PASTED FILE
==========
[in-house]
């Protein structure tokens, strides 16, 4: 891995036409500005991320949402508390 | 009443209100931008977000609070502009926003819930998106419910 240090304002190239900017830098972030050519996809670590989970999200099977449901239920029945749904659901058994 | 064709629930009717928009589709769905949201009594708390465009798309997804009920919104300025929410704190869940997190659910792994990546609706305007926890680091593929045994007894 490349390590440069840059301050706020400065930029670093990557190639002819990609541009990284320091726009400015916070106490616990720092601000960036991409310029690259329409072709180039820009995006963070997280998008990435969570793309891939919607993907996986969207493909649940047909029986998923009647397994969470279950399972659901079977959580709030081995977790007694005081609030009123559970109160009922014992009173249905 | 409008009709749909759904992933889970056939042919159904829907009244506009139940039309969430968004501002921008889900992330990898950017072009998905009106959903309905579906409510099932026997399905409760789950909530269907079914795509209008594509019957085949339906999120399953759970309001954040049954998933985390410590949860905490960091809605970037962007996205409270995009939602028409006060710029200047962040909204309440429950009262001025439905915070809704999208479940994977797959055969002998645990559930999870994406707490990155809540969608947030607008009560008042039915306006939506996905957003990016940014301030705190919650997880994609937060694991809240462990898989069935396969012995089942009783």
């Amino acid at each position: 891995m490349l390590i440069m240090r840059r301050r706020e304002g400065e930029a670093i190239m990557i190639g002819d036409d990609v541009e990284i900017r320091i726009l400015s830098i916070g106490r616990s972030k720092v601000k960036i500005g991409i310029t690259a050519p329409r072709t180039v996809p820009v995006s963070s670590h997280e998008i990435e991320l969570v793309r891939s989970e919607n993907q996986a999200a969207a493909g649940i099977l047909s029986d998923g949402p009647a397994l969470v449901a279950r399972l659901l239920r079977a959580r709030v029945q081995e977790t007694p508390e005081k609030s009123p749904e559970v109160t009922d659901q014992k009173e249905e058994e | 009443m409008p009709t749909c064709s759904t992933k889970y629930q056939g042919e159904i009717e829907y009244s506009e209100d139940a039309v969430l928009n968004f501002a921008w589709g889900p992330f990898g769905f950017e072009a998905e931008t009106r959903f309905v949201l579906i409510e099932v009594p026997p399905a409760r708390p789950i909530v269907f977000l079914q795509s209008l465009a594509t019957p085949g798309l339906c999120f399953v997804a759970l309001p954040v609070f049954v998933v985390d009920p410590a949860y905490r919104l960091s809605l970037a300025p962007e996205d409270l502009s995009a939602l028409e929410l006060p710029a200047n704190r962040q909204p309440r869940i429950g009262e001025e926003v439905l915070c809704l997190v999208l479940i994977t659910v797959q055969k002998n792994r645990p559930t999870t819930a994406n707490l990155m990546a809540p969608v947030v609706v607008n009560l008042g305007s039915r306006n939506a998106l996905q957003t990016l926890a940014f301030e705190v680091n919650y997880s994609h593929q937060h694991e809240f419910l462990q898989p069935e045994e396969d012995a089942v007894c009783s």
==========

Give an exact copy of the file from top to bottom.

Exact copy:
[in-house]
């Protein structure tokens, strides 16, 4: 891995036409500005991320949402508390 | 009443209100931008977000609070502009926003819930998106419910 240090304002190239900017830098972030050519996809670590989970999200099977449901239920029945749904659901058994 | 064709629930009717928009589709769905949201009594708390465009798309997804009920919104300025929410704190869940997190659910792994990546609706305007926890680091593929045994007894 490349390590440069840059301050706020400065930029670093990557190639002819990609541009990284320091726009400015916070106490616990720092601000960036991409310029690259329409072709180039820009995006963070997280998008990435969570793309891939919607993907996986969207493909649940047909029986998923009647397994969470279950399972659901079977959580709030081995977790007694005081609030009123559970109160009922014992009173249905 | 409008009709749909759904992933889970056939042919159904829907009244506009139940039309969430968004501002921008889900992330990898950017072009998905009106959903309905579906409510099932026997399905409760789950909530269907079914795509209008594509019957085949339906999120399953759970309001954040049954998933985390410590949860905490960091809605970037962007996205409270995009939602028409006060710029200047962040909204309440429950009262001025439905915070809704999208479940994977797959055969002998645990559930999870994406707490990155809540969608947030607008009560008042039915306006939506996905957003990016940014301030705190919650997880994609937060694991809240462990898989069935396969012995089942009783």
């Amino acid at each position: 891995m490349l390590i440069m240090r840059r301050r706020e304002g400065e930029a670093i190239m990557i190639g002819d036409d990609v541009e990284i900017r320091i726009l400015s830098i916070g106490r616990s972030k720092v601000k960036i500005g991409i310029t690259a050519p329409r072709t180039v996809p820009v995006s963070s670590h997280e998008i990435e991320l969570v793309r891939s989970e919607n993907q996986a999200a969207a493909g649940i099977l047909s029986d998923g949402p009647a397994l969470v449901a279950r399972l659901l239920r079977a959580r709030v029945q081995e977790t007694p508390e005081k609030s009123p749904e559970v109160t009922d659901q014992k009173e249905e058994e | 009443m409008p009709t749909c064709s759904t992933k889970y629930q056939g042919e159904i009717e829907y009244s506009e209100d139940a039309v969430l928009n968004f501002a921008w589709g889900p992330f990898g769905f950017e072009a998905e931008t009106r959903f309905v949201l579906i409510e099932v009594p026997p399905a409760r708390p789950i909530v269907f977000l079914q795509s209008l465009a594509t019957p085949g798309l339906c999120f399953v997804a759970l309001p954040v609070f049954v998933v985390d009920p410590a949860y905490r919104l960091s809605l970037a300025p962007e996205d409270l502009s995009a939602l028409e929410l006060p710029a200047n704190r962040q909204p309440r869940i429950g009262e001025e926003v439905l915070c809704l997190v999208l479940i994977t659910v797959q055969k002998n792994r645990p559930t999870t819930a994406n707490l990155m990546a809540p969608v947030v609706v607008n009560l008042g305007s039915r306006n939506a998106l996905q957003t990016l926890a940014f301030e705190v680091n919650y997880s994609h593929q937060h694991e809240f419910l462990q898989p069935e045994e396969d012995a089942v007894c009783s």